One factor that strengthened 1979 farm income was the relatively strong crop prices despite record production. This was largely the result of continued demand by foreign countries for American farm products. The export of agricultural products has been increasing during the past several years, and that trend is expected to continue.
Another reason for strong farm income last year was the return in the cattle cycle toward herd rebuilding, which led to higher beef prices. The first half of the year also was good for hog and poultry producers, but output increased so much in the second half that prices dropped sharply.
"Livestock prices, particularly for hogs and poultry, are expected to continue under pressure in 1980," the Agriculture Department said.
In the 1960s, the main issues concerning farmers were excess supply, according to J. Dawson Ahalt, a USDA economist. "We were producing more than farmers could sell," he said.
In the 1970s, the demand abroad for American crops began as citizens of poorer countries, whose income began to rise, started pressuring their governments to upgrade their diets, Ahalt said. At the same time, high-income countries cut back slightly in consumption.
During the 1980s, high-income countries will continue to reduce consumption, while Americans' dependence on fast foods will help keep up the demand for meat. Ahalt said. The cost of energy will keep food costs up, in line generally with inflation.
What does all this eman for farmers? "I am worried about all their costs going up," Ahalt said. "Farmers who own their own land will be able to do relatively well. It will be difficult for young people to get started."
Farm values rose about 16 percent last year, but are expected to rise slower this year if farm income declines and if interest rates continue at high levels.
For the 1980s, economists from the USDA, Oklahoma State University and the University of Iowa predict:
Reduction in world grain stocks from mid-1979 to mid-1980, but grain supplies are more than adequate to satisfy the world consumption requirement, and oilseed stocks will be larger next fall than this year.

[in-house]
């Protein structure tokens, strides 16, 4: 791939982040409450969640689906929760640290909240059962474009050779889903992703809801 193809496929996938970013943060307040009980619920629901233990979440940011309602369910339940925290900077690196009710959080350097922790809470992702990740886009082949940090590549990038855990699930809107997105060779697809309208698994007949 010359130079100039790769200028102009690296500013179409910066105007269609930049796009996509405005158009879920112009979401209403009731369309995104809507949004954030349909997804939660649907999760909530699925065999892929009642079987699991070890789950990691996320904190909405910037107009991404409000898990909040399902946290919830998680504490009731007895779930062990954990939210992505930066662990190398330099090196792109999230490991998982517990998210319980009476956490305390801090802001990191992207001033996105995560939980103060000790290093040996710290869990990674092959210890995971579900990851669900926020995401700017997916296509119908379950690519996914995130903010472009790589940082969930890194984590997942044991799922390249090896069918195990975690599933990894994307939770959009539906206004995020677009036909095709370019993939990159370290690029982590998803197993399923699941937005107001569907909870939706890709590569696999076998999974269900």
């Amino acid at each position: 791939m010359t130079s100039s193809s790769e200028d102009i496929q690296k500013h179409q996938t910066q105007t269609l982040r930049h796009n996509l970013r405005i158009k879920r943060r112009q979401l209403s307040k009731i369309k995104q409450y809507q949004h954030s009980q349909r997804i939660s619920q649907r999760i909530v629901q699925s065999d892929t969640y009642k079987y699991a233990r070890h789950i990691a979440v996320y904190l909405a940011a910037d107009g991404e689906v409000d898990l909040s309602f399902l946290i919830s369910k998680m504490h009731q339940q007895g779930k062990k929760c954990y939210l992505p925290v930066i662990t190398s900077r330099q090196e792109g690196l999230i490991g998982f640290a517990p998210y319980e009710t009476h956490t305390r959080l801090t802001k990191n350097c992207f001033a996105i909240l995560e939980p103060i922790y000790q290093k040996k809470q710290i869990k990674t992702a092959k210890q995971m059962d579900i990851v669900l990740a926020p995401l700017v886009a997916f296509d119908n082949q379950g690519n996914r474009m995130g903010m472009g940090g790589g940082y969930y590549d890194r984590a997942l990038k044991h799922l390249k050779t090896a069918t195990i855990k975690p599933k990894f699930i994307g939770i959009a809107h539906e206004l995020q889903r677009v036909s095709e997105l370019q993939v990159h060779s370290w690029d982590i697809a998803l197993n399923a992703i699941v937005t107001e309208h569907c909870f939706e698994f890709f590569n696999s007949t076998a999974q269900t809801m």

Most of the world's beef and veal producers, who have been in beef cattle inventory liquidation since the mid-1970s, will increase production into the mid-1980s unless something unusual occurs.
World production and consumption of poultry in the early to mid-1980s also will increase.
Dairy producers will continue to do well, particularly because they have price-support programs that keep their prices up and there is a demand for cheese as a nonmeat protein.
Poultry production may be cut back because it has overexpanded; however, prices may not come down. "Chicken can't get much cheaper," one economist said.
Egg prices may be slightly higher, but the outlook is cloudy because many consumers have stopped buying eggs over concerns of high cholesterol content.
Citrus fruits should be a good buy. So should vegetables except that they use large amounts of energy to process. Vegetable prices may be dependent on energy costs. Potatoes will continue to be a good buy.
Demand for exports will continue.
Land prices will continue to increase, but more slowly.
The size of farms will increase while their numbers decrease. "Like other industries, it's a fact of life. You have to be big to make a living," Ahalt said.
Fuel prices for farmers will continue to increase. Last November, for example, fuel cost farmers on the average 84 cents a gallon. The previous November it cost 47 cents a gallon.
Ted Lietzke, who works on his father's 1,200-acre alfalfa farm in DeWitt, Mich., said one issue the farmers will pursue is help in the production of alcohol fuels, which they hope eventually will ease energy shortages while giving farmers a productive market for their grains. "We need fuel and we need to get rid of our grain," Lietzke said.